Certified coins are safest in the new generation of safes that guarantee interior temperatures will not rise above 125 degrees Fahrenheit. Travers adds that a lot of coin holders melt at a few hundred degrees.

"If you have a safe that protects up to 500 degrees Fahrenheit and you have a 2000 degree Fahrenheit fire, that safe isn't going to help you much," Travers writes.

A collector also needs to be aware that grading service slabs have their limitations. While slabs are sonically sealed and tamper resistant, most generally are not watertight and the best slabs melt at 480 degrees Fahrenheit, according to Travers.

Another detail to check out if you travel with coins is to find out if an insurance policy covers coins stored in a hotel's safe-deposit box.

"Insurance for such storage isn't particularly expensive, but you need to ask for it," Travers writes.

He also suggests storing proofs of purchase separately from the coins.

One collector, writing online at www.ancients.info/forums/archive/index.php?t-960.html, shares the method of documentation he uses that gives him "the ability to appreciate" his collection "while providing optimal security."

After receiving a coin, it is photographed, weighed and measured, and the results are posted in his gallery as well as a notation to the Ancient Assistant Inventory software (available at the site).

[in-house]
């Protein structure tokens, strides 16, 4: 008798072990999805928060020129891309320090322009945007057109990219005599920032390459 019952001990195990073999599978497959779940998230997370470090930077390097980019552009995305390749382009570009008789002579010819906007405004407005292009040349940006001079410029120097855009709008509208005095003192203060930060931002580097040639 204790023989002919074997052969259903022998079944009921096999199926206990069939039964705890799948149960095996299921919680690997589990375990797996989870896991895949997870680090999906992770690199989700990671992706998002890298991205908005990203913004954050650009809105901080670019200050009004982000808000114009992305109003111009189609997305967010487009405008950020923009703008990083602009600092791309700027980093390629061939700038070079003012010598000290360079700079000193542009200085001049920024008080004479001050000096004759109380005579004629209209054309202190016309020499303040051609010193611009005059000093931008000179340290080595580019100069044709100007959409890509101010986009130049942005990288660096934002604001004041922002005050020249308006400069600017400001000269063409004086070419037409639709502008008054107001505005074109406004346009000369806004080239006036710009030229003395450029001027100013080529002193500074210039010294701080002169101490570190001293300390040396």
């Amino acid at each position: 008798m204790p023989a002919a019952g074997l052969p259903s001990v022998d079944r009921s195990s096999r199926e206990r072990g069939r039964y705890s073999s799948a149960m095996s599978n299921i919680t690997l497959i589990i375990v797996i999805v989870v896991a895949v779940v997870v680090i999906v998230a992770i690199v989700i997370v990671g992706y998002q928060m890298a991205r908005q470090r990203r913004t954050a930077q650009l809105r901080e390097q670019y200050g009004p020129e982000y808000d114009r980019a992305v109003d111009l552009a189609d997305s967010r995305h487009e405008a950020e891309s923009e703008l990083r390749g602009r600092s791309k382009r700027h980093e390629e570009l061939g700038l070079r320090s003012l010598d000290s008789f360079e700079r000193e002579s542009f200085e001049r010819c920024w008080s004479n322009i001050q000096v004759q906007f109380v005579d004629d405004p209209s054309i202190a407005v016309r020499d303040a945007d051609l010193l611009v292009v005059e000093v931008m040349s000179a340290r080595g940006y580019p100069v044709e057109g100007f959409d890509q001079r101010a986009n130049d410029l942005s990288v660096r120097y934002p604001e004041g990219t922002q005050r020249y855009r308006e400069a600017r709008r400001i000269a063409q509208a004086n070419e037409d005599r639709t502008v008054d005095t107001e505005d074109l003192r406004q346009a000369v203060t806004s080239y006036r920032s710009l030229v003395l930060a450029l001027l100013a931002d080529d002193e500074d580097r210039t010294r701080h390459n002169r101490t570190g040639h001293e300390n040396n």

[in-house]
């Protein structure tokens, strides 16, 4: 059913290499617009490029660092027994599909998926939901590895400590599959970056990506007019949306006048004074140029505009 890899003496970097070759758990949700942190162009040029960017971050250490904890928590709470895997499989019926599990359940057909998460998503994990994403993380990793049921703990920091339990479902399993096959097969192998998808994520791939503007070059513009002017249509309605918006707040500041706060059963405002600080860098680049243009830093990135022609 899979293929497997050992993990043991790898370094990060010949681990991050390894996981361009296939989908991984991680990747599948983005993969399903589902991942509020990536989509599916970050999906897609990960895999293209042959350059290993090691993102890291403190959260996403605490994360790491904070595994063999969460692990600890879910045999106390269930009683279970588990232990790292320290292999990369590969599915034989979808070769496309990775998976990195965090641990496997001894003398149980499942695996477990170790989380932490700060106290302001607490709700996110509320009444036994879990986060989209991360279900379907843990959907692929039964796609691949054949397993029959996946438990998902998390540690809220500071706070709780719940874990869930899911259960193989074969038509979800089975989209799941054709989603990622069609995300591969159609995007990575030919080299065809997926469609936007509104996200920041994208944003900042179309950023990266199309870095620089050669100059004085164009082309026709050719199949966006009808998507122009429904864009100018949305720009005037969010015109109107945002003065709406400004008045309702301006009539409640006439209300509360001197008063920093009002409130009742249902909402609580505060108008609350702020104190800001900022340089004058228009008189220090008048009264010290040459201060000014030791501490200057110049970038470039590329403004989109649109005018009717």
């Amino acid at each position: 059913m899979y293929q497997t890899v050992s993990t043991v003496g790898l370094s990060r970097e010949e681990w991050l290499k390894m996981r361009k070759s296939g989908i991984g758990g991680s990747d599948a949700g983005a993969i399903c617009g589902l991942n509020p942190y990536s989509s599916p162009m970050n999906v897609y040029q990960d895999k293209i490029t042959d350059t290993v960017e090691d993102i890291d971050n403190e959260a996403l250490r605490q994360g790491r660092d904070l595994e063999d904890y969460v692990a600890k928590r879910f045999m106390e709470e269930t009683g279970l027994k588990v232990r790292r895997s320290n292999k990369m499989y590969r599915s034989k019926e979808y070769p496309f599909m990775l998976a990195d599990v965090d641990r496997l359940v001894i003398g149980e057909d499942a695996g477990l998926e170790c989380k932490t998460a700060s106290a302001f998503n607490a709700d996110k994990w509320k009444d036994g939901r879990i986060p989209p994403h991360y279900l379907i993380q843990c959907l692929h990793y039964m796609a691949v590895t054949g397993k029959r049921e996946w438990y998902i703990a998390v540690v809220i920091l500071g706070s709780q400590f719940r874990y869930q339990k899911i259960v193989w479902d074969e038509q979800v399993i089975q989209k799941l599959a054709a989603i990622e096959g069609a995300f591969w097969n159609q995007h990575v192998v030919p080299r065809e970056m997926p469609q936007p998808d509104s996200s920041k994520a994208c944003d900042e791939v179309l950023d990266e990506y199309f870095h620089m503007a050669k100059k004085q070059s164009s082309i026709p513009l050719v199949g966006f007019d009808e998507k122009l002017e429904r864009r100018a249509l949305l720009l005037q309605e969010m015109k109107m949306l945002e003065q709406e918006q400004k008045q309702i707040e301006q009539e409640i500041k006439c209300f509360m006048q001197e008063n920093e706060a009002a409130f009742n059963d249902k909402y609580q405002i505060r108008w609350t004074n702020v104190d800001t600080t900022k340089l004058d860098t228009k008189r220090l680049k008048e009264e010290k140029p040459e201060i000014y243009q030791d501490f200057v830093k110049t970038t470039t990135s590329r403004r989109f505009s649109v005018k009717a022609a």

He then prints out the inventory sheet and places it in a clear plastic three-ring binder sheet with associated invoice or other purchase materials, and stores the sheet in a binder. The binder is then placed in a fireproof document safe with other important papers. He also switches the coin flip out for archival Mylar type SAFlips. Finally, the coin is taken to the bank and placed in a safe-deposit box.

The North American Collectibles Association also provides insurance for its members. Barbara Wingo, an NACA spokeswoman, notes that most NACA members are investors, rather than collectors. According to Wingo, collectors tend to prefer to "play" with their collections, while investor collections are stored. With that in mind, NACA offers an affordable online shipping program.

Separate policies are available to dealers. Codrington said a dealer is defined as someone whose primary income is derived from buying and selling coins; an eBay Power Seller; an individual who has a table at any show; or someone who sells coins through a Web site.